Heading
Homepage Search User Guide Glossary References Other Field Guides


Rhus glabra & Rhus typhinia

Smooth Sumac & Staghorn Sumac

Family Anacardiaceae


Use
Beverage. Berries can be chewed to quench thirst. A lemonade-like
drink can be made adding bruised berries to water for 15 min,
straining the mixture to remove the hairs, and adding sugar.


Description

Growth Form: Large shrub or sometimes tree (staghorn grows to tree size more often).

Leaves: (Both) Pinnately compound. 11-13 leaflets, each 5-10cm (2-4in) long, and saw toothed. Axis slender and reddish-green.

Leaf (Hannah Ramer. Brandeis University, Waltham, MA)
Leaves

Fruits (Hannah Ramer. Brandeis University, Waltham, MA)
Fruits

Flowers:(Both) Roughly 3mm (0.125-0.188in) in diameter. 5 white petals, occurring in long upright clusters, open in early summer.

Fruits: (Both) Dark red, round, one-seeded, occurring in pyramidal upright clusters, covered with acidic hairs. Berries are slightly larger in Staghorn.

Twigs: (Smooth) Hairless. (Staghorn) Densely hairy.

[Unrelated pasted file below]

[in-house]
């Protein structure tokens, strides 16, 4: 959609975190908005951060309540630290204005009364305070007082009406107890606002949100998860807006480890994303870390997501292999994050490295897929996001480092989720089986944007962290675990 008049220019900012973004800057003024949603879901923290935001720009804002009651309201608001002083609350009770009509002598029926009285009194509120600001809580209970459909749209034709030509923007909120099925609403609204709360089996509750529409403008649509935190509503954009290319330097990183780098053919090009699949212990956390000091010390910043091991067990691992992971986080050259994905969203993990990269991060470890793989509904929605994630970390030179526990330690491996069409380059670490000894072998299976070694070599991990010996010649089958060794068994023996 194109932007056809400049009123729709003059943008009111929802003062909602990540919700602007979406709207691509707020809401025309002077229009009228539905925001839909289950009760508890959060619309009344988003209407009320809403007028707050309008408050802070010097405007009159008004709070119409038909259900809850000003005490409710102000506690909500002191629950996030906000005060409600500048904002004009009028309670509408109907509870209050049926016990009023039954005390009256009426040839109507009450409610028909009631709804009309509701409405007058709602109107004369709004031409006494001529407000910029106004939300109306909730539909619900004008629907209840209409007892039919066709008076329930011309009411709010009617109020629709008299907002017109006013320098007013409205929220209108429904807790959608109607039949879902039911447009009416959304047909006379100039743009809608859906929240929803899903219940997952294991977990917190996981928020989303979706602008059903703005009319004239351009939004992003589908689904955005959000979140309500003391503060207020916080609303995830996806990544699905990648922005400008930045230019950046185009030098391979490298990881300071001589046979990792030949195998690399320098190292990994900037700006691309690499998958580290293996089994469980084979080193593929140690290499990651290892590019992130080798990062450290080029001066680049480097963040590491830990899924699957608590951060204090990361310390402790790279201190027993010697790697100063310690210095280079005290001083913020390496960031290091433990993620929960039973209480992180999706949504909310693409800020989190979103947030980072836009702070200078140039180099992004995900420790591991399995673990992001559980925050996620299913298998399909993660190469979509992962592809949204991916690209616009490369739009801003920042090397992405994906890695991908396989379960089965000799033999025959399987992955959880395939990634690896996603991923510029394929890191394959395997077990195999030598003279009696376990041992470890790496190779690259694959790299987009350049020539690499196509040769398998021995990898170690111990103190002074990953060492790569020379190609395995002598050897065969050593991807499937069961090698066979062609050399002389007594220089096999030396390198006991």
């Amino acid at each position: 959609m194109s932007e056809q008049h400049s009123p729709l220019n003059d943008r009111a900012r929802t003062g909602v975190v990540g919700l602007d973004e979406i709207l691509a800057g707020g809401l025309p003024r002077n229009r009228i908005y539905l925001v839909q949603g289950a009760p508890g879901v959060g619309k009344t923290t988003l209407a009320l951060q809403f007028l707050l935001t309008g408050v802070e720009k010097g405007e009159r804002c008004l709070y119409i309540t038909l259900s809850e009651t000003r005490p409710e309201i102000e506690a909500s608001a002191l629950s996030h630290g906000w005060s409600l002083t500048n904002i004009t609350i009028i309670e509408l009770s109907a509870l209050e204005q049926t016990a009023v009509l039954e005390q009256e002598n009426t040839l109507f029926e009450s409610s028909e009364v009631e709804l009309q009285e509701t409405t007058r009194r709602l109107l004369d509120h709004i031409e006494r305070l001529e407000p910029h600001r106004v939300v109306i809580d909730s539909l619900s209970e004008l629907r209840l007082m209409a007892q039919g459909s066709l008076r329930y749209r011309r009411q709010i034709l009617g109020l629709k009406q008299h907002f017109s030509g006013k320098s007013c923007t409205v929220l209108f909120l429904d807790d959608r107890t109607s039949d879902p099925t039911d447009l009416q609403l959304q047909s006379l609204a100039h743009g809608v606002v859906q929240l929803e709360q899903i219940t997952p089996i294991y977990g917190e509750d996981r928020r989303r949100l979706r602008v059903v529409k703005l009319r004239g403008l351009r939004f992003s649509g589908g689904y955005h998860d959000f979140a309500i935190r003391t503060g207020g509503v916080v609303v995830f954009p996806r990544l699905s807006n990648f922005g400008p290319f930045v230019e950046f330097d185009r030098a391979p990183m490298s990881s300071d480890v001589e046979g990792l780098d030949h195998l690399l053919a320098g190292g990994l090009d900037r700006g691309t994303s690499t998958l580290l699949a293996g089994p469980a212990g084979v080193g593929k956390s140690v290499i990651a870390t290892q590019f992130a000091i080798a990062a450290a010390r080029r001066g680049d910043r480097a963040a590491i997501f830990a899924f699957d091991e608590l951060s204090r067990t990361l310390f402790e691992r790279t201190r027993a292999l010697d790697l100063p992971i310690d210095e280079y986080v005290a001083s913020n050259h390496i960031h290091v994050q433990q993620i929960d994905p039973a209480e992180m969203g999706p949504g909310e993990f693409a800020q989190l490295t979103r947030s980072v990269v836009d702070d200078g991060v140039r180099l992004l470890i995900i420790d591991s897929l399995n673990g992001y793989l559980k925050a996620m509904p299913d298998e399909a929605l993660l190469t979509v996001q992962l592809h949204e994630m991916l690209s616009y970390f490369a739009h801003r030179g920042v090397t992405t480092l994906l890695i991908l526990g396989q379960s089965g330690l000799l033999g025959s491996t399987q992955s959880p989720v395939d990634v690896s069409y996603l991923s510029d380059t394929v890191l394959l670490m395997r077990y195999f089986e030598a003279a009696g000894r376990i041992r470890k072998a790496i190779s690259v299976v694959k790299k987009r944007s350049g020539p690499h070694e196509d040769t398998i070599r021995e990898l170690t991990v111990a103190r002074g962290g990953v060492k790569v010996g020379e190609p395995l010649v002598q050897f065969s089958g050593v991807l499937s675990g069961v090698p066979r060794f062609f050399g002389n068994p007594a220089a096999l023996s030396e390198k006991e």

Bark: (Both) Brown, smooth possible becoming scaly.

Habitat and Range

Open uplands, including old fields, clearings, and roadsides, but in slightly differnt ranges. Smooth sumac occurs from Saskatchewan to Maine, south to Florida and west to Texas. There are also mountain populations from British Colombia to New Mexico. Staghorn sumac occupies a smaller range, from Minnesota east to Maine, south to South Carolina and Tennessee.

Season

Berries should be harvested in summer, after ripening but before heavy rains wash out the acid.

Fun Facts

Hybridization occurs frequently, resulting in intermediate characteristics.

Smooth sumac is also called “scarlet sumac” and “common sumac.” Staghorn sumac is also known as “velvet sumac.”

Hairy twig of Staghorn sumac (Emily Silver)
Hairy twig of Staghorn sumac

Whole shrub, Staghorn Sumac (Emily Silver)Whole shrub, Staghorn Sumac

Smooth sumac is the only shrub or tree species native to all 48 contiguous United States.

Bark and leaves are rich in tannin; these were used in tanning leather and it has been said that black ink can be made by boiling the leaves.

Click to see recipes for Mulled Sumac and Sumacade!

Homepage Search User Guide Glossary References Other Field Guides